Contracts to purchase previously owned U.S. homes climbed more than forecast in January, a sign the industry will keep strengthening this year.
The index of pending home resales increased 4.5 percent to 105.9, the highest level since April 2010, after a revised 1.9 percent drop the prior month, a report from the National Association of Realtors showed today in Washington. The median forecast in a Bloomberg survey called for a 1.9 percent advance.
“Things are getting better in housing,” Daniel Silver, an economist at JPMorgan Chase & Co. in New York, said before the report. JPMorgan was the second-best forecaster of pending home sales over the past two years, according to data compiled by Bloomberg. “Low mortgage rates, an improving economy and an improving job market are helping demand. With home prices rising, most people who’d waited for prices to bottom will want to buy now.”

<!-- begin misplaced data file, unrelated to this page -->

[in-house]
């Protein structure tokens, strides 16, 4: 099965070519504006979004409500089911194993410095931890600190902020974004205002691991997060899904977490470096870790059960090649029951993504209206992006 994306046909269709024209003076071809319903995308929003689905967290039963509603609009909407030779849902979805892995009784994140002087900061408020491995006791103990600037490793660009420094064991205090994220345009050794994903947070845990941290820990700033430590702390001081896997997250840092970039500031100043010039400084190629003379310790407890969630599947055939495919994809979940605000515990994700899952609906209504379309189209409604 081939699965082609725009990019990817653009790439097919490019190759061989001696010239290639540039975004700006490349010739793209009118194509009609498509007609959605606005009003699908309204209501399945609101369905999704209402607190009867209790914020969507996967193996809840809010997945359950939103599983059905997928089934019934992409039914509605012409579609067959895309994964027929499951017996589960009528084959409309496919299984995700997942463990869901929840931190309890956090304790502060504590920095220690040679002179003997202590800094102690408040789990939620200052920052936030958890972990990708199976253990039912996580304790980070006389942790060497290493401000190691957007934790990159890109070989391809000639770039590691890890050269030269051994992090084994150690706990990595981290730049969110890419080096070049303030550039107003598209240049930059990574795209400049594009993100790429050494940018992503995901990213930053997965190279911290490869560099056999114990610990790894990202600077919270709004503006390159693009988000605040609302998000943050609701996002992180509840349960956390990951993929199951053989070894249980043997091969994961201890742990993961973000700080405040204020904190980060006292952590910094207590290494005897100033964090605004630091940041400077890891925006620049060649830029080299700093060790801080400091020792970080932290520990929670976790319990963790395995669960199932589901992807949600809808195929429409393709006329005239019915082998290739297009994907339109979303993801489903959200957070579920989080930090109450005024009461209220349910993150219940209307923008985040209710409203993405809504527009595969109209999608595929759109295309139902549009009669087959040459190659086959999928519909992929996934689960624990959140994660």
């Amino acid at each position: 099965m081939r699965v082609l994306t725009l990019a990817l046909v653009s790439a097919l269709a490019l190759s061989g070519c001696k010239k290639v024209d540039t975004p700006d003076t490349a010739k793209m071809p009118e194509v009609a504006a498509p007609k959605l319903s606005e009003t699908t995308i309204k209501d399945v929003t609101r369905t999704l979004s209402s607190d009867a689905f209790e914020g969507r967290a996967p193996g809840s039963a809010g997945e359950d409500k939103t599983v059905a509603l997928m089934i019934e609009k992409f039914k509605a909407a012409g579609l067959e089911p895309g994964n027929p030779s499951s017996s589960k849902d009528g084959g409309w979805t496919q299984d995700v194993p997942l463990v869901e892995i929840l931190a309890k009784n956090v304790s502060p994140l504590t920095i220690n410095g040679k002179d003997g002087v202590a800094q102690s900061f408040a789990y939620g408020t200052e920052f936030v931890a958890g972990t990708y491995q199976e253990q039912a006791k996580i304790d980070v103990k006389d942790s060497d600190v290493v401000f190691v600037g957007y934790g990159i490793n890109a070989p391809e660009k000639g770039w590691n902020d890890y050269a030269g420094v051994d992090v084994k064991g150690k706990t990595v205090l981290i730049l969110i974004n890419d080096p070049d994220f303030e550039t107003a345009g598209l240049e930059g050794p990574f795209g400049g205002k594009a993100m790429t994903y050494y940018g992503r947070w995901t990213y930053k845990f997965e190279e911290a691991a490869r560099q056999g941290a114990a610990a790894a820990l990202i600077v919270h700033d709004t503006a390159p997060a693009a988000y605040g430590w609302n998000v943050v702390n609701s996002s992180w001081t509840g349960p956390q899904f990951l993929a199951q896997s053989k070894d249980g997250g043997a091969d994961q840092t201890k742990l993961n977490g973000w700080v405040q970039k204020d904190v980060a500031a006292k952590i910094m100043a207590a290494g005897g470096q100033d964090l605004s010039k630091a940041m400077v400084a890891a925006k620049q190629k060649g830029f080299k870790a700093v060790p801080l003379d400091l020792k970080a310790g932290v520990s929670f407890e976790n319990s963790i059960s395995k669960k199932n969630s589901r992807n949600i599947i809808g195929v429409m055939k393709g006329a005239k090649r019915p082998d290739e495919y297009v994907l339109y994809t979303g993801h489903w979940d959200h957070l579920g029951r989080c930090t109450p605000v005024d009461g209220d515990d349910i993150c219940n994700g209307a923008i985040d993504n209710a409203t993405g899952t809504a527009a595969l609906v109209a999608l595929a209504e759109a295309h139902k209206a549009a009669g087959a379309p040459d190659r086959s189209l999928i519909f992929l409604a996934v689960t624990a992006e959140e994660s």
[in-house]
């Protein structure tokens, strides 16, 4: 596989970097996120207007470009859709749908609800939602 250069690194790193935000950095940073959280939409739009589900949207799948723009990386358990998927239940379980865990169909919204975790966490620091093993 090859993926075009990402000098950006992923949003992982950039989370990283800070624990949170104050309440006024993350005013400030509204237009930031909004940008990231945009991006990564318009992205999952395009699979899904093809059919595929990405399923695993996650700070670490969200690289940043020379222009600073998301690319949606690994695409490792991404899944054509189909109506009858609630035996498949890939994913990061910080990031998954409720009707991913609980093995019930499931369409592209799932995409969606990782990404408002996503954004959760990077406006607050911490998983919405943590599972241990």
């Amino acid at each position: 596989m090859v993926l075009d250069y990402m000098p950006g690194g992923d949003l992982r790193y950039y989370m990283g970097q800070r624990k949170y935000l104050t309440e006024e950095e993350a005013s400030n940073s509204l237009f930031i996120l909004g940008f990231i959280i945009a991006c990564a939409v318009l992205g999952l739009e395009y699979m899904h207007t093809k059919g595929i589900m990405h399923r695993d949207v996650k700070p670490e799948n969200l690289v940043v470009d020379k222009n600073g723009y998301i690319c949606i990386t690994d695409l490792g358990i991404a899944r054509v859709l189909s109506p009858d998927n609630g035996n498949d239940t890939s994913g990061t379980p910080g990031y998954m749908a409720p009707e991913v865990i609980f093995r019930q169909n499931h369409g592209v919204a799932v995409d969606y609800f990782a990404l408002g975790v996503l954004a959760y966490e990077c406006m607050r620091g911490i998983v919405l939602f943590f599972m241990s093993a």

Pending home sales rose in January and continued a 21-month trend of growing from year ago levels, the National Association of Realtors said.
The company’s latest pending home sales index suggests the housing recovery is gaining momentum.
The January NAR Pending Home Sales Index hit its highest reading since April 2010 when the index reached 110.9. Aside from spikes induced by homebuyer tax credits in 2010, the last index high before 2010 occurred in February 2007 when NAR’s index reached 107.9, the association said.
The NAR pending home sales index – which measure contract signings on homes – increased 4.5% to 105.9 in January, compared to a score of 101.3 in December. That index score is also still 9.5% above January 2012 when the index hovered at 96.7.
The data reflects only signed contracts, not actual property closings.
Inventory is the key to this year’s housing market, said Lawrence Yun, NAR’s chief economist.